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“I speak to teachers in the same district and they are doing the same, trying to make it work in a system that has not been working for a long time, especially during a global pandemic,” said Shahid Wright, a science teacher at the School of Earth Exploration and Discovery Harlem. “I speak to other teachers and their answers are the same, just trying to make it work.”

New York City public schools reopened this week for the first time since March when the COVID-19 pandemic shut down operations. However, schools didn’t reopen for all students. As part of a staggered reopening process, this week belonged to pre-K, special education and pre-school classes for 3-year-olds.

New York City Mayor Bill de Blasio delayed reopening schools earlier this month when the United Federation of Teachers, the union representing New York City school teachers, threatened to strike over their lack of confidence in the city’s safety protocols. De Blasio believes that the city’s plan will work and that parents, teachers and students will see positive results.

On Monday, the mayor said, “…We were given the opportunity to see pure joy, pure hope, pure possibility at the Mosaic Pre-K Center in Elmhurst, Queens, to see kids ready to get into that school and see their friends and get all the blessings of a pre-K education. Teachers, educators, staff, everyone ready to go, ready to serve those kids and families, excited to get back to work the way they know works best, right there in person with kids, parents feeling such excitement as well.”

Last Thursday, the mayor said the delay was necessary due to a shortage of teachers and school supplies.

But none of this matters to Wright, who believes that de Blasio and Schools Chancellor Richard Carranza’s plan leaves a lot to be desired. When the AmNews asked Wright if the plan seemed clear, the teacher responded that it wasn’t.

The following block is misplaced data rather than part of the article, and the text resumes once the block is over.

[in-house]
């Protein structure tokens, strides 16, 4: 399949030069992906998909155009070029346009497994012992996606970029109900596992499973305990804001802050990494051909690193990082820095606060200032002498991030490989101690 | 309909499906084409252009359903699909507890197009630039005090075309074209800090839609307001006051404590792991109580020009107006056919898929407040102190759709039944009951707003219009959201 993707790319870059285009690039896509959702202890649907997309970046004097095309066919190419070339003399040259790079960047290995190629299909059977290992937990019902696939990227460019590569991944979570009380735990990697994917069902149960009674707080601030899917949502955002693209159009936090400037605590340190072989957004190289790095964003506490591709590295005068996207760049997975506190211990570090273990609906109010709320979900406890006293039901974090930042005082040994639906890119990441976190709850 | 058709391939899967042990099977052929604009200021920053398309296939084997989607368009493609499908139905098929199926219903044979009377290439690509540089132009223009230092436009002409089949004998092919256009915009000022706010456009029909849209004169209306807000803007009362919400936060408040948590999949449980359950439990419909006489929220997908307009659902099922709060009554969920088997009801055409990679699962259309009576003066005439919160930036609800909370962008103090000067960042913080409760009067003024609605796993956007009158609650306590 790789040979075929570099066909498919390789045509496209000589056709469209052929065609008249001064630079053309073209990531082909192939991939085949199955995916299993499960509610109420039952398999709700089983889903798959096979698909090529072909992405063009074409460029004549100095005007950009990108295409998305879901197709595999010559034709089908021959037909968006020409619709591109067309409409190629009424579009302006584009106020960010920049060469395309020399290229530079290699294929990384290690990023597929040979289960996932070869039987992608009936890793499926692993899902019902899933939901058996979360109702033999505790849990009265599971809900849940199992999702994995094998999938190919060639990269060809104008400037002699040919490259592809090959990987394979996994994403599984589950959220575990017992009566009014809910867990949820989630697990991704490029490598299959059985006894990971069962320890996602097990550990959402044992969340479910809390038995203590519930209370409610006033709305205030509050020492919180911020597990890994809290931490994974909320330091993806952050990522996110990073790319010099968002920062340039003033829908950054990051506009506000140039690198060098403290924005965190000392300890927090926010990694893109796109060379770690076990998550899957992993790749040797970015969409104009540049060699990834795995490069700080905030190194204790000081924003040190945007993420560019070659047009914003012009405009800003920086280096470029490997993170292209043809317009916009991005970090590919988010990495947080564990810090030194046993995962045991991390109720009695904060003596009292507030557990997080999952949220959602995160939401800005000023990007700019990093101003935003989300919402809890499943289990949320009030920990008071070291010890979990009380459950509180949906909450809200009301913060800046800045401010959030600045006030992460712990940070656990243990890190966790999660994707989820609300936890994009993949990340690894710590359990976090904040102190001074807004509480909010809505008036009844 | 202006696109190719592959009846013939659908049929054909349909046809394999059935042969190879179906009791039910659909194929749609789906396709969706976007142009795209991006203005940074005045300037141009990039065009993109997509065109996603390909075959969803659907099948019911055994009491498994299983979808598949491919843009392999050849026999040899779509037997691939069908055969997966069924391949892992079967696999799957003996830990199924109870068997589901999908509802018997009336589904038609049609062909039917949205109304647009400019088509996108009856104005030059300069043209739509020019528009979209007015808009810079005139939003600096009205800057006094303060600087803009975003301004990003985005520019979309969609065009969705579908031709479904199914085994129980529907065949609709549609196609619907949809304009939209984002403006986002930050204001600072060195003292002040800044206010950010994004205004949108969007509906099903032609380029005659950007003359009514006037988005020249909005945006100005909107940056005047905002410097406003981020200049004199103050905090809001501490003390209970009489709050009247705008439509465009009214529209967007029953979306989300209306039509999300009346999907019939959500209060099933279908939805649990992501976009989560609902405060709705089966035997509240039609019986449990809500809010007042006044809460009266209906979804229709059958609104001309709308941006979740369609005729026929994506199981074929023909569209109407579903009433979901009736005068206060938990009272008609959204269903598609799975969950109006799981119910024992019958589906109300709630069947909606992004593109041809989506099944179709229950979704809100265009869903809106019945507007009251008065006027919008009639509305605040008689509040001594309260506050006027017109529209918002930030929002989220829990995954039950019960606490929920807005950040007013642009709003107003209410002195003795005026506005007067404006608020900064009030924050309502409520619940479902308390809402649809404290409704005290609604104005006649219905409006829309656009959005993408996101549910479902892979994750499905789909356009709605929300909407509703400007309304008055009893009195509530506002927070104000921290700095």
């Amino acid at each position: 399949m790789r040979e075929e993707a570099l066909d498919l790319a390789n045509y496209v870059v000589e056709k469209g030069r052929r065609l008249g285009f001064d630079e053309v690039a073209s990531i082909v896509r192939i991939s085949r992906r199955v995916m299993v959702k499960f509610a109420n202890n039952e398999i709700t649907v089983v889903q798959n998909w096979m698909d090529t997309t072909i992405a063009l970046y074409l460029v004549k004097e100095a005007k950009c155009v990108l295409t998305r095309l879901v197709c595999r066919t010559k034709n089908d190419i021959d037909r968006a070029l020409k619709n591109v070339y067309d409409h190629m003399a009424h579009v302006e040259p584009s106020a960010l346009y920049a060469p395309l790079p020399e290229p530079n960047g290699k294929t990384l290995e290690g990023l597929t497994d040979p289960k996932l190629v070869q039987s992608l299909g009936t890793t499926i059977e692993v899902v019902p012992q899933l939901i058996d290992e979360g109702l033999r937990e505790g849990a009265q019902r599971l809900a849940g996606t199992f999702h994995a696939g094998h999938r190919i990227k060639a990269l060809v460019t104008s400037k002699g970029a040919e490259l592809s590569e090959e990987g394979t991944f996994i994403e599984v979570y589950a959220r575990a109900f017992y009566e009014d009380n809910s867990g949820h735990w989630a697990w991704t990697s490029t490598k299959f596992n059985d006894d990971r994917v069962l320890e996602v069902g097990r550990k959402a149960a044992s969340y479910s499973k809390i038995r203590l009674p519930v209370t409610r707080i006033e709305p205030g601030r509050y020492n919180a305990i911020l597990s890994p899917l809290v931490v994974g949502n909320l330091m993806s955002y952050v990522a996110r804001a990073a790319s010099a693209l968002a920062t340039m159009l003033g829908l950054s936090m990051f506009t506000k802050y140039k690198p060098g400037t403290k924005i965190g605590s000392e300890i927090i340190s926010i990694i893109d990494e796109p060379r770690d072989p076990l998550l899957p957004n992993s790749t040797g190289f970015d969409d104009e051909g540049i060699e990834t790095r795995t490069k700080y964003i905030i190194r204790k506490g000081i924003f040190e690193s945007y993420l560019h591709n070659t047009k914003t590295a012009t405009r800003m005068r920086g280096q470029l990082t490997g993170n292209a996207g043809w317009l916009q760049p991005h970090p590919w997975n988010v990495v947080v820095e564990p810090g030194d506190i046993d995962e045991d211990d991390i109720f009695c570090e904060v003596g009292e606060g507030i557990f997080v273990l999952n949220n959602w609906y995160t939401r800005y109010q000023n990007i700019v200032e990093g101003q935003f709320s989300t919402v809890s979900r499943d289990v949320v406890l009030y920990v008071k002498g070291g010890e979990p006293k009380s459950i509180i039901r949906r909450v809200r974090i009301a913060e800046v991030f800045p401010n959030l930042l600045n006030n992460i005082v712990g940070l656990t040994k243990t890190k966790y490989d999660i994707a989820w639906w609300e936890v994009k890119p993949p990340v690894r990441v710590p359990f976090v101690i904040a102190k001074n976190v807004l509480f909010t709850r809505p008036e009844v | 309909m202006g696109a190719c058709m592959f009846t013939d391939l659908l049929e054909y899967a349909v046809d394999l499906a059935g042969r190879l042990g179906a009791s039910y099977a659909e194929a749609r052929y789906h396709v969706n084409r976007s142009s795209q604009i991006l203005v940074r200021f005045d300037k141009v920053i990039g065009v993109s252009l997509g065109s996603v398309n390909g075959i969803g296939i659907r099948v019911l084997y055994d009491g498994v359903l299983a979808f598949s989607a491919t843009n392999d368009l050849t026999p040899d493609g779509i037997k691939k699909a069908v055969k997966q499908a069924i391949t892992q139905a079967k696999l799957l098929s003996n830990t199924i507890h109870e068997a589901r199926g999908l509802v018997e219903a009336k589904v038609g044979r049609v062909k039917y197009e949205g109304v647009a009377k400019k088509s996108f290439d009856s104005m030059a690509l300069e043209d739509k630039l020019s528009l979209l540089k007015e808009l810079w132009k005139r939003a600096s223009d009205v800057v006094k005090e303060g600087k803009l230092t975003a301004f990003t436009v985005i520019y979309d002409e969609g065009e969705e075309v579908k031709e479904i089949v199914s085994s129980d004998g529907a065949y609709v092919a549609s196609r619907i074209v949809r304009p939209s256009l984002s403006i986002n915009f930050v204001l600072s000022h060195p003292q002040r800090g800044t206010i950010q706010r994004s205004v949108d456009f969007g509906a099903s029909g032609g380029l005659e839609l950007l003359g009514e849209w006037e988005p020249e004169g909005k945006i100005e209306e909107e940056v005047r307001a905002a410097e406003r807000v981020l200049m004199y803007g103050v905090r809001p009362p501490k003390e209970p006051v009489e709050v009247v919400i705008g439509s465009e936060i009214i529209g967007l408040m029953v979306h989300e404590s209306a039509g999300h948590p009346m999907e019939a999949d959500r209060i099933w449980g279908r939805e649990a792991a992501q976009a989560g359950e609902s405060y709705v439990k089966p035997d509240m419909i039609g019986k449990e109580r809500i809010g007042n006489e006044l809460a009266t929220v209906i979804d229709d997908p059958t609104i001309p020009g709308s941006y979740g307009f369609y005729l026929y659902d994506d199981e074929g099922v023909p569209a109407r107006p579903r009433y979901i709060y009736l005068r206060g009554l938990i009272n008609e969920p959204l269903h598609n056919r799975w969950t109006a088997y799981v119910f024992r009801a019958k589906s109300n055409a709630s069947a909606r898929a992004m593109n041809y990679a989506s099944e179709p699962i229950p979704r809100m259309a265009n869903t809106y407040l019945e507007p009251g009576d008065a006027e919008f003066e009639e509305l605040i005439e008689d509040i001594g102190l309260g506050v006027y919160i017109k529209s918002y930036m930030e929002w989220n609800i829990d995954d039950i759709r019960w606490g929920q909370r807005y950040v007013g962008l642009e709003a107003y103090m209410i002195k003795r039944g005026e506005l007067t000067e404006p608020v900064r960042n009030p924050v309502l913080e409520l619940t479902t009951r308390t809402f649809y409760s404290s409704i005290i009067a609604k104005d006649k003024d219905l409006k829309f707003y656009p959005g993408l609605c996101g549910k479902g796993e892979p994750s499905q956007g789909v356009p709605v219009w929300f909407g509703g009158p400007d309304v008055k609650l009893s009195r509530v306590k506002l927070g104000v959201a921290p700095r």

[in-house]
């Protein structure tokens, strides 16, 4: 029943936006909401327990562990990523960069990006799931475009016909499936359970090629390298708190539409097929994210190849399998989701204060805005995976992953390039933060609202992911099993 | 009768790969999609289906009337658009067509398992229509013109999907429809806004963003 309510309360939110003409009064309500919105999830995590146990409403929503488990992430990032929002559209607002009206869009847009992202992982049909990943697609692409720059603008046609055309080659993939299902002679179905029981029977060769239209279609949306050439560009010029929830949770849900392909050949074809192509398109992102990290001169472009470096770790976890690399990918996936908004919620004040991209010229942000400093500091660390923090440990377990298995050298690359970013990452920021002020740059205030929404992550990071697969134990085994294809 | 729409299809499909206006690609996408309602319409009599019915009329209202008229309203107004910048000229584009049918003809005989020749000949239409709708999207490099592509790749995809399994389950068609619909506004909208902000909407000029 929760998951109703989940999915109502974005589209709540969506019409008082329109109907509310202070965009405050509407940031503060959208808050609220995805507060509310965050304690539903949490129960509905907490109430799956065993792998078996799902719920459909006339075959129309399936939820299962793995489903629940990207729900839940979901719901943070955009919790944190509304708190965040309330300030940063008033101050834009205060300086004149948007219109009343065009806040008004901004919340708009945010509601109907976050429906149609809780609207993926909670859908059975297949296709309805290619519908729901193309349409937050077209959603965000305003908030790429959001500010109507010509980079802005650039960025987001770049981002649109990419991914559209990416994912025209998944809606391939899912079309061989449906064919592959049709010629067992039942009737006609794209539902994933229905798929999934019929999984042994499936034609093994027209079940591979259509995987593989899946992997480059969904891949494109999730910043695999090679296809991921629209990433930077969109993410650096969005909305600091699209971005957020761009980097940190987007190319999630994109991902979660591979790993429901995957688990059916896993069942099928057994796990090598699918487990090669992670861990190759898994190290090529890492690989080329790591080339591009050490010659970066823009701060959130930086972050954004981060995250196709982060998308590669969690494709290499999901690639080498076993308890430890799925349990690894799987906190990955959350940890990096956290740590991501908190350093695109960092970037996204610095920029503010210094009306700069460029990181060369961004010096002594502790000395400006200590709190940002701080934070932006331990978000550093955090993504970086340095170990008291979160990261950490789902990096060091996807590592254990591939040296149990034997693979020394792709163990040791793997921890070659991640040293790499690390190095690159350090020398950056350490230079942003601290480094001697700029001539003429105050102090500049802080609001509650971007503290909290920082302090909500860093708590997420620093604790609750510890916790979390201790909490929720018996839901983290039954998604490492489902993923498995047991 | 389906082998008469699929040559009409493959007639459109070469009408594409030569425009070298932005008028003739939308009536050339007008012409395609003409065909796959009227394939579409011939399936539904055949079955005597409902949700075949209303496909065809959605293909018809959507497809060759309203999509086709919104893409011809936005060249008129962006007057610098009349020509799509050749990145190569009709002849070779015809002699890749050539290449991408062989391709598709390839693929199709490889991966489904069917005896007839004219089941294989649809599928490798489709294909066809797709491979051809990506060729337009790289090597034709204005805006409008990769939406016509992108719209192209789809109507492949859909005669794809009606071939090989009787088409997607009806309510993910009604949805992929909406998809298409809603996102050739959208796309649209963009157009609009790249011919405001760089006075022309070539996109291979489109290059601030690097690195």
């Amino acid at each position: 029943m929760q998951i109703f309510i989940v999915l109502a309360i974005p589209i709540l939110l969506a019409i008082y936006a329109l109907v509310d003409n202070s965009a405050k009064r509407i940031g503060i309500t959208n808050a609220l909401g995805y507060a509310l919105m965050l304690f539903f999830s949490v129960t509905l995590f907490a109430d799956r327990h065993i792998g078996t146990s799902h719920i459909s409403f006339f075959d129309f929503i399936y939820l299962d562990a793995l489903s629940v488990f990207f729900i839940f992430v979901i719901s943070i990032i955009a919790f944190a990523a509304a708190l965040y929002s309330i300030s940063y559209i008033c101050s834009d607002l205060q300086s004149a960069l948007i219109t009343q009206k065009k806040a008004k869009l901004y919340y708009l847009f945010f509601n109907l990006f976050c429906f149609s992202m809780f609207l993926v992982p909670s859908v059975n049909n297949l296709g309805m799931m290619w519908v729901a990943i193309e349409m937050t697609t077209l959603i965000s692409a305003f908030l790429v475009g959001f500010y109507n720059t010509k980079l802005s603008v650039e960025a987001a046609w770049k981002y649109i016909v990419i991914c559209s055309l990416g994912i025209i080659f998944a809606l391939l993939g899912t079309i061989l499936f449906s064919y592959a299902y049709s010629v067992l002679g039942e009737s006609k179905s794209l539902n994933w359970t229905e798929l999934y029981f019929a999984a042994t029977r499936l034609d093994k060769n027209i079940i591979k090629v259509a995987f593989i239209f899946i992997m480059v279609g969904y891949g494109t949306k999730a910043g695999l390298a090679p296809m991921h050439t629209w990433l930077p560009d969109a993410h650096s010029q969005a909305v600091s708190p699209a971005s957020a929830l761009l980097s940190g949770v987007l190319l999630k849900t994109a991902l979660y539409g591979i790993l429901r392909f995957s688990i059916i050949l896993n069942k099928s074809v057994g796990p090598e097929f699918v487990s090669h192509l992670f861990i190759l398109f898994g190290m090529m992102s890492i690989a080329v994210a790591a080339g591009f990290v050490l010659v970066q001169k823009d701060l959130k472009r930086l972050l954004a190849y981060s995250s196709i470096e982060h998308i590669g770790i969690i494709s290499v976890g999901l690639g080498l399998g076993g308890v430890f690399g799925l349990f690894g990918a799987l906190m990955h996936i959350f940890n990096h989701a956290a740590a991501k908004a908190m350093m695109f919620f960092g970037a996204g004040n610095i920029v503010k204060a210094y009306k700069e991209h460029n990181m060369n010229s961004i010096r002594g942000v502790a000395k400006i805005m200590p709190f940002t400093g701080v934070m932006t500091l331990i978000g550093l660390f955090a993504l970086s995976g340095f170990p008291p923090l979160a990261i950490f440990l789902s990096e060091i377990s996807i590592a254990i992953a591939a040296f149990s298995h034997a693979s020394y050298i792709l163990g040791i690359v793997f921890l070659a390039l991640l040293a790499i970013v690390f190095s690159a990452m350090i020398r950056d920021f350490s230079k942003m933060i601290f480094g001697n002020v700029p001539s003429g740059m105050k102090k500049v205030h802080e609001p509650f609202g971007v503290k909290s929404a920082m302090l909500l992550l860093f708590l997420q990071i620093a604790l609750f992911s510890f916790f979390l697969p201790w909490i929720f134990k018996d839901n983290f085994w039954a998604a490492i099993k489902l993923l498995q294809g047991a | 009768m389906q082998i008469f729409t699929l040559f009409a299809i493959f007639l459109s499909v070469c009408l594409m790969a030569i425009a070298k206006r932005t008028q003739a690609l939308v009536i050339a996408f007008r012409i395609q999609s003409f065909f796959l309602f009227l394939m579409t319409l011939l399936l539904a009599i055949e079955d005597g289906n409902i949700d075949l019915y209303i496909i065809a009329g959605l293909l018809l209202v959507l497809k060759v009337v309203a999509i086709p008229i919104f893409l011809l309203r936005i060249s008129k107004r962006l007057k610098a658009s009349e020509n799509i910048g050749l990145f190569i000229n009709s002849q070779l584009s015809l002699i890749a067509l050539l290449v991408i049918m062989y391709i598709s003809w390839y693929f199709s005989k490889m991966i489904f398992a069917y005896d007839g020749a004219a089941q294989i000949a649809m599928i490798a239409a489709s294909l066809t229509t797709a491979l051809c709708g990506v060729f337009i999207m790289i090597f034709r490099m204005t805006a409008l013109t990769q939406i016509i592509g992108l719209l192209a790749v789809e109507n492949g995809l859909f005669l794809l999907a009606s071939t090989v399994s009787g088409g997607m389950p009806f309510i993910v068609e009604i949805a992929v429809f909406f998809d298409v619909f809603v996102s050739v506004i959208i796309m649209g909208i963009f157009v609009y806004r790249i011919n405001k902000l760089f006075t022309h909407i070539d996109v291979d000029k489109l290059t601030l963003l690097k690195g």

“No, it is not clear in my opinion,” Wright said. “There seems to be a lot of promises being said and there just seems to be no real plan or way to execute during these times.” But Wright did say that the teachers and students are handling it as well as they can.

“I think students are trying their best. Every student situation is unique, and in different situations our kids are stressed for a plethora of reasons,” Wright continued. “As their teacher, you want to be that person that can answer all their questions and make them feel safe. But most of the questions we don’t have answers for and it’s unnerving.”

While members of the UFT are dealing with an alleged lack of clarity from City Hall, the union representing teachers at the Hunter College Campus Schools took their grievances to a state court.

Officials at the Professional Staff Congress (PSC-CUNY) petitioned the New York State Supreme Court this week to grant a temporary restraining order and injunction against the City University of New York and Hunter College. They’ve asked a judge to bar administrators from forcing its constituents to return to in-person teaching at the public elementary and high school until “real” HEPA filters are installed in every classroom, as required in their reopening plan. They’ve also asked the judge to direct CUNY to allow an independent agent to inspect the building and ventilation system.

“Teachers’ life-and-death concerns have been met with inaction by Hunter College President Jennifer Raab and HCCS Director Lisa Siegmann,” stated PSC-CUNY President Barbara Bowen. “Their demands for COVID testing, small classroom pods, independent inspections and other protections provided to students and staff at all other NYC public schools have been denied. And now we have learned Hunter isn’t even following its own, inadequate safety plan.”

The AmNews recently reported that HCCS teachers accused Hunter College President Jennifer Raab and HCCS Director Lisa Siegmann of, allegedly, not allowing an independent safety inspector access to the school and passing off a memo from a contractor hired to repair the ventilation system as an independent inspector’s report.

The AmNews contacted CUNY for comment, but officials said they don’t respond to pending litigation. Last week, they didn’t respond to requests by press time.

Much has been made of the lack of resources available to public schools across the country. Stories of kids using the internet at fast food places (or any place they can) have made headlines. The COVID-19 pandemic has exposed the inequities of the school system and, according to Wright, it’s no different in the five boroughs. Wright demonstrated the difference between schools that have resources and schools that don’t.

“The fact that students still do not have devices that are capable of streaming or performing tasks that are required for us to teach them in a virtual classroom is problematic,” said Wright.

“Students are using either their parent phones or guardian phones, and some students don’t have reliable internet connections whereas others do. The students are utilizing devices that are shared between other family members that live with them.

“At our school we don’t even have devices to give to our students to pick up and utilize for blended and or remote learning,” continued Wright. “We do not have enough technology for students. We don’t have enough teachers. We don’t have enough resources to support our families.”